lock up

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See also: lockup and lock-up

English[edit]

Alternative forms[edit]

Etymology[edit]

lock + up

Verb[edit]

lock up (third-person singular simple present locks up, present participle locking up, simple past and past participle locked up)

  1. (transitive) To imprison or incarcerate (someone).
    • 2020 July 23, Chris Daw, “'A stain on national life': why are we locking up so many children?'”, in The Guardian[1]:
      In 1970, a new era of “getting tough” on young offenders really began to gather momentum with the incoming Conservative government. The number of juveniles locked up each year increased by 500% between 1965 and 1980.
  2. (transitive) To invest in something long term.
  3. (intransitive) To close all doors and windows (of a place) securely.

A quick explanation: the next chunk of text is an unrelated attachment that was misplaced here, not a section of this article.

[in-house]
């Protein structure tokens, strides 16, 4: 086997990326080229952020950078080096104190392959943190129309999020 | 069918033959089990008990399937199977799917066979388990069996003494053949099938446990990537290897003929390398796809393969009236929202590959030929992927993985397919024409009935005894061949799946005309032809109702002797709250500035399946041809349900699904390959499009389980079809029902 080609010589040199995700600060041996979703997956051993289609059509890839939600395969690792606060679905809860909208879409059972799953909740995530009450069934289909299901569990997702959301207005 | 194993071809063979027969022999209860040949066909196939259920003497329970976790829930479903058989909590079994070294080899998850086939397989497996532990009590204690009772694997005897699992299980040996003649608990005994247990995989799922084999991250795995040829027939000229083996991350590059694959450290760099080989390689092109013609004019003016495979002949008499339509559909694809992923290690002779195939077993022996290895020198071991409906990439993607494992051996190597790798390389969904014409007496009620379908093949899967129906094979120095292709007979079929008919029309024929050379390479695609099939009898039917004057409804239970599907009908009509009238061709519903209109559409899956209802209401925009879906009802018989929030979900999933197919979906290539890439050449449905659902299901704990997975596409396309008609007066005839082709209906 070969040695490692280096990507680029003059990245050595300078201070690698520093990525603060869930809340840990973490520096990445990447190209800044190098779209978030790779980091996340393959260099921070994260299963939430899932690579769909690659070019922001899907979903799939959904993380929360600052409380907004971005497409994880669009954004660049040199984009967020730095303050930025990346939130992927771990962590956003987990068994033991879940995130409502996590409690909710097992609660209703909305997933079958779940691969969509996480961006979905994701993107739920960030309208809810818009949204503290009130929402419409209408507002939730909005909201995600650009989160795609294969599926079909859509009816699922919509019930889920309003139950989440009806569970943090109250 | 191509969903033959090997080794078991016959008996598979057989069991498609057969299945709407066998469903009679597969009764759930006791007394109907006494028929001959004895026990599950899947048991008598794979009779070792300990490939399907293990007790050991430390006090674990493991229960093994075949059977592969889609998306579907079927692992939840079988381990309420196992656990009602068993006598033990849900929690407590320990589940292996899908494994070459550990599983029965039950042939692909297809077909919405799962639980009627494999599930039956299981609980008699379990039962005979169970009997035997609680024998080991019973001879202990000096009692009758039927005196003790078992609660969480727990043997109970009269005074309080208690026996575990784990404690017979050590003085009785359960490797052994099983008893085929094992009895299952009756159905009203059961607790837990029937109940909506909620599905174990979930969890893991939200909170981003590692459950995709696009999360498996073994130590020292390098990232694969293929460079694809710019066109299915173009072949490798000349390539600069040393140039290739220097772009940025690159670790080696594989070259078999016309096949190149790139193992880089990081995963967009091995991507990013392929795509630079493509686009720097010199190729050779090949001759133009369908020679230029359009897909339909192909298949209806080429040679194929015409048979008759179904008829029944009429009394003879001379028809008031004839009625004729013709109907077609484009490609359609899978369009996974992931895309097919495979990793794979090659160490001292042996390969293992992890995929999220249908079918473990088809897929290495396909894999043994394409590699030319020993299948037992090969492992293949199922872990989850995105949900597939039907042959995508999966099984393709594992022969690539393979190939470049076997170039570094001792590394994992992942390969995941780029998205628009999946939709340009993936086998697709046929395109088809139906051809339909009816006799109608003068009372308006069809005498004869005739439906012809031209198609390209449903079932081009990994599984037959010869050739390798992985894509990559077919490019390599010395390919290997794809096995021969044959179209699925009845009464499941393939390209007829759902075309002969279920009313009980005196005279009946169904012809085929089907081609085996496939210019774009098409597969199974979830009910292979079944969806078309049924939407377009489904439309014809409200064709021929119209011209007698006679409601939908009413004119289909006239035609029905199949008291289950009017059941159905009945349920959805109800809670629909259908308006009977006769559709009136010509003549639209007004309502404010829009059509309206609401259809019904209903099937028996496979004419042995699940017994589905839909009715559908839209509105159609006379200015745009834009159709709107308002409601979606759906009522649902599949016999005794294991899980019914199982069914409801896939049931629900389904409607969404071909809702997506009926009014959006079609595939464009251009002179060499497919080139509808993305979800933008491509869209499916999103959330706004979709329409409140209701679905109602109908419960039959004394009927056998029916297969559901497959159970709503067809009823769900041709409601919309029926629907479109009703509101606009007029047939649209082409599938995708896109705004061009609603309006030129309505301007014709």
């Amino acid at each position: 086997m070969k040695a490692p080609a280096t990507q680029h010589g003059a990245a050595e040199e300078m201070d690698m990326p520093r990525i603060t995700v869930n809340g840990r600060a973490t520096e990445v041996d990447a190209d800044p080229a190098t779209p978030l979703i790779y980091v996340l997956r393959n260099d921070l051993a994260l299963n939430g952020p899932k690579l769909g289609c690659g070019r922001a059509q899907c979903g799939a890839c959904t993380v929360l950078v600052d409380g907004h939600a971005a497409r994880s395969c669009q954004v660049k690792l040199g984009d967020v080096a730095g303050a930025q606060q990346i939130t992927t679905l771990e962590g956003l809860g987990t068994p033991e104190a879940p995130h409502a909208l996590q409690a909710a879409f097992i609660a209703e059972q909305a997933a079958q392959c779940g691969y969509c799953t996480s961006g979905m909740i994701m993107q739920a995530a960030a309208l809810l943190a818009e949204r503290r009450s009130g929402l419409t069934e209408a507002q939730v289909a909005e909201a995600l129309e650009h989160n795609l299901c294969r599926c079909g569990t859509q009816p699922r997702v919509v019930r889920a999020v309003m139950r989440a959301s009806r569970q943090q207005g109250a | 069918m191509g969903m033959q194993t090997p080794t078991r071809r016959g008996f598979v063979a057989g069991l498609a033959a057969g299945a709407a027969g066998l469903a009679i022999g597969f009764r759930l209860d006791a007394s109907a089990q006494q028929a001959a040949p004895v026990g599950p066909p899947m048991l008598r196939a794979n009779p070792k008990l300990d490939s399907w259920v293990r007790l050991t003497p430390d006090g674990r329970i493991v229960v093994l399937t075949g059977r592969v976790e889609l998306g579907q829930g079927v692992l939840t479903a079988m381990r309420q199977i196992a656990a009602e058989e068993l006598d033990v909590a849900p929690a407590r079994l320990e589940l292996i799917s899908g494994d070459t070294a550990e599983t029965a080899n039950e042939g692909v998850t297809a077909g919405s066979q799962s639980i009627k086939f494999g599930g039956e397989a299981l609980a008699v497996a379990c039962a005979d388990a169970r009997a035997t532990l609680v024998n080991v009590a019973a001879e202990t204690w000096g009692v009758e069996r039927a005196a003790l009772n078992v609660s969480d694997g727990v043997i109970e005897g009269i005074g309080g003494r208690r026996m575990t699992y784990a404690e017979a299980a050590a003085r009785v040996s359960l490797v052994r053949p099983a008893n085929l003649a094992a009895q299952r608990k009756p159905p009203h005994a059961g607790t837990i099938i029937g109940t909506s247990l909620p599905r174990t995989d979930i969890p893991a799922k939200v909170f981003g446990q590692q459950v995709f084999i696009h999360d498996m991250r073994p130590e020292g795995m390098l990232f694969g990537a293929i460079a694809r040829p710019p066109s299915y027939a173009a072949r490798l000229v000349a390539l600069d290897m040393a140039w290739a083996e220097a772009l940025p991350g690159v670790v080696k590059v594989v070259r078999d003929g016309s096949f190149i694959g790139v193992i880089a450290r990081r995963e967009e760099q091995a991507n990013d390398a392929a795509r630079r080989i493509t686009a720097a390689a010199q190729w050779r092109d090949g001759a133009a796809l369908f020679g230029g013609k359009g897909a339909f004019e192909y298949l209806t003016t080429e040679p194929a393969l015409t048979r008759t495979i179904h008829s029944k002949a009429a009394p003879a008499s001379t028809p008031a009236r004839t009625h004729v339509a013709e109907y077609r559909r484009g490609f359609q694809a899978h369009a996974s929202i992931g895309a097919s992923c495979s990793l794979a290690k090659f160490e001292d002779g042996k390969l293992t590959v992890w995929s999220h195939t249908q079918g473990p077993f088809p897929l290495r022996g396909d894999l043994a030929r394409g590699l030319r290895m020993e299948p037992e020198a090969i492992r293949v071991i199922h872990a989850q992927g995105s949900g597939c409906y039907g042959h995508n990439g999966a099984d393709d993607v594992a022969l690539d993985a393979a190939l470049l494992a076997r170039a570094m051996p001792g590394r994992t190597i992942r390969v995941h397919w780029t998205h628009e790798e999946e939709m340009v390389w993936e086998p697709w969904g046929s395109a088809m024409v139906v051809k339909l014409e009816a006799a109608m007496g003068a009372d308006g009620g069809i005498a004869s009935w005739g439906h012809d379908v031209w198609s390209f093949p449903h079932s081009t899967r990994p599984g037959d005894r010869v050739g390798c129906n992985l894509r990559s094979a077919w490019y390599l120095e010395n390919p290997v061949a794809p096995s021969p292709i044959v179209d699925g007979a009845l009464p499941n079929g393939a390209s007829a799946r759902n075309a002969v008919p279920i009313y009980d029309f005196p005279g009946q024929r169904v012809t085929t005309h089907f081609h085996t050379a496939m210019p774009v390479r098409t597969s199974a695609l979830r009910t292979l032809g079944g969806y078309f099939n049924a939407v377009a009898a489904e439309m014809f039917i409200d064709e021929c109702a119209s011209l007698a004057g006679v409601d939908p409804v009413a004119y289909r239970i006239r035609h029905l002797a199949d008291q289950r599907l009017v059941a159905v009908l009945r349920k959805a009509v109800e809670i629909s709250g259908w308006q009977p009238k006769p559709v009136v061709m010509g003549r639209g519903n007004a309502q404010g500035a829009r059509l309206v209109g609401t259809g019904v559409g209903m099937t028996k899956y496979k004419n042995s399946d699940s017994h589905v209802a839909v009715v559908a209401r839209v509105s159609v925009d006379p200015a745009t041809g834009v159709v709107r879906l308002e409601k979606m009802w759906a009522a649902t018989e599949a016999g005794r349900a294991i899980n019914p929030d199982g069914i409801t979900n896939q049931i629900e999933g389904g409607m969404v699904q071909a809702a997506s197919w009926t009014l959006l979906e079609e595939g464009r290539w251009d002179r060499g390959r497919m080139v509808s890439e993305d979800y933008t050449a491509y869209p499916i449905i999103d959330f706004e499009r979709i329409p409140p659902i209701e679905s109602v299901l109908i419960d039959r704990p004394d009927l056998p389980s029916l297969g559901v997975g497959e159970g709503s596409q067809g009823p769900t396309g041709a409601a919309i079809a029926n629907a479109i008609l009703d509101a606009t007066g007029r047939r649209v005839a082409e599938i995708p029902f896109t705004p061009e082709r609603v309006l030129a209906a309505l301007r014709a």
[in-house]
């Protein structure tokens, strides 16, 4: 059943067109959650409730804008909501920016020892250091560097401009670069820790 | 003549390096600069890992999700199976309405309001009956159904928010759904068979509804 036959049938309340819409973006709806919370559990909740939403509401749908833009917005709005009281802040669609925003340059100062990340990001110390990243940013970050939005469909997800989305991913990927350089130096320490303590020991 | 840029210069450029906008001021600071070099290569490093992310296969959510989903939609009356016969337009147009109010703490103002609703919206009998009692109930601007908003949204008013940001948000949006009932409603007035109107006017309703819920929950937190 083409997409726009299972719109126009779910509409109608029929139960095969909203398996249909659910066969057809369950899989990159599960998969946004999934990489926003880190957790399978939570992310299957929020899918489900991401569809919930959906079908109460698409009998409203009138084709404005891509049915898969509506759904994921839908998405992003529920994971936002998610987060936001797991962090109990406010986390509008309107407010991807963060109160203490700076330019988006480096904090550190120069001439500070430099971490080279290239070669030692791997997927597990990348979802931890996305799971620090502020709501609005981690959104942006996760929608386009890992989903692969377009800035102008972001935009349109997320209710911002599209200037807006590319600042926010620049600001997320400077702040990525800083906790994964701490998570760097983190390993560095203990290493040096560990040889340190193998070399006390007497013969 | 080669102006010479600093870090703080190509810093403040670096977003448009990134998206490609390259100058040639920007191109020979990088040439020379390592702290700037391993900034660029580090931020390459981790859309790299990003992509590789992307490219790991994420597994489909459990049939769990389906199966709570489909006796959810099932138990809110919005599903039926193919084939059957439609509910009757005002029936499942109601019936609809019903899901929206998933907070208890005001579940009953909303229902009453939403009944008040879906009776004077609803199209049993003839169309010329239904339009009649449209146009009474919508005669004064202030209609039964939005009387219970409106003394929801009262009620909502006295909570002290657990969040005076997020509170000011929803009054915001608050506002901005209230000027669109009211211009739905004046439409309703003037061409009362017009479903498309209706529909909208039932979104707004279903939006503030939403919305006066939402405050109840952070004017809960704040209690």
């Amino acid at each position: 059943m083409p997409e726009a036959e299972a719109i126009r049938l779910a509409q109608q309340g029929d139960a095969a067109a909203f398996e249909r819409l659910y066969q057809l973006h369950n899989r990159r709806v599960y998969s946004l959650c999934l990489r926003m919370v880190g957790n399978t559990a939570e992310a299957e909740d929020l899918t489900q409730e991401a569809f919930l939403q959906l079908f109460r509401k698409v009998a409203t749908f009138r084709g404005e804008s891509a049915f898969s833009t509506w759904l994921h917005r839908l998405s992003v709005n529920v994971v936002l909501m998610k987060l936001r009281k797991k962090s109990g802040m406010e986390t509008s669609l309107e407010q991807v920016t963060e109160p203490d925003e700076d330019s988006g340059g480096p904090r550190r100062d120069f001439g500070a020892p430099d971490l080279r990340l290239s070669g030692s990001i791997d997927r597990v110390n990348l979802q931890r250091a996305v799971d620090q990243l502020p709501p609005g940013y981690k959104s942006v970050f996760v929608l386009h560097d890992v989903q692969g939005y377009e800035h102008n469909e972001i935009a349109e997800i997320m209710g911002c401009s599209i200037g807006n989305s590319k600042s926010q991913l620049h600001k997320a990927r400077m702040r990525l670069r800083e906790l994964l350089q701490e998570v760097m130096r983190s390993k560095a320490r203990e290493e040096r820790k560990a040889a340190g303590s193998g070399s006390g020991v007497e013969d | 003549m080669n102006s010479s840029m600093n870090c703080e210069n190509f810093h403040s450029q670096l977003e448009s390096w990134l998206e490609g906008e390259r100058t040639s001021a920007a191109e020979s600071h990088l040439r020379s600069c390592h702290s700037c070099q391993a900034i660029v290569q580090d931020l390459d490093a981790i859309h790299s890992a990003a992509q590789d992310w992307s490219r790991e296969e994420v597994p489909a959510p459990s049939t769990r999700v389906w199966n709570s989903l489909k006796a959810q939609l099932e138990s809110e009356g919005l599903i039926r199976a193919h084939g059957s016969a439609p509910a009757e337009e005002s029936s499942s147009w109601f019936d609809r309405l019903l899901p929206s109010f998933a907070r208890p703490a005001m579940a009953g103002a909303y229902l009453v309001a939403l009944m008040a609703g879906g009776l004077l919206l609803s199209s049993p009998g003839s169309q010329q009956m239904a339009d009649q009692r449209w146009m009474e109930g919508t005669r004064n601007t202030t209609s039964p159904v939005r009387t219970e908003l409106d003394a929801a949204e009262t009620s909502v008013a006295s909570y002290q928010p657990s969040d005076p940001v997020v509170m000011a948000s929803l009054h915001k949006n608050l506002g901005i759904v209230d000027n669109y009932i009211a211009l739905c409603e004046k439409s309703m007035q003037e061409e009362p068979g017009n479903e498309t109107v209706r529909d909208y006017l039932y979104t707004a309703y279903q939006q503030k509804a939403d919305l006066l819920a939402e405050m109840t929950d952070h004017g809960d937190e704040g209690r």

4. (intransitive, computing) To cease responding; to freeze.
    When I press this button, the program locks up.
  5. (transitive, computing) To cause (a program) to cease responding or to freeze.
    If your password contains a particular string of letters, entering it can lock up the login form.
  6. (intransitive, mechanics) To stop moving; to seize.
    1. (of a wheel) To stop spinning due to excessive braking torque.
  7. To lose one's forward momentum; to freeze.
  8. (intransitive, motor racing) To (mistakenly) cause or have one of one's wheels to lock up (stop spinning).
    • 2019 September 8, Andrew Benson, BBC Sport[2]:
      Twelve laps later, Leclerc locked up at the first chicane and clattered over the run-off area. Again, Hamilton got a run on him, and this time Leclerc defended robustly through the flat-out Curva Grande, moving very late to block Hamilton to the Ferrari's left.
  9. (intransitive, boating) To travel through a flight of locks on a waterway in an uphill direction.
    Antonym: lock down

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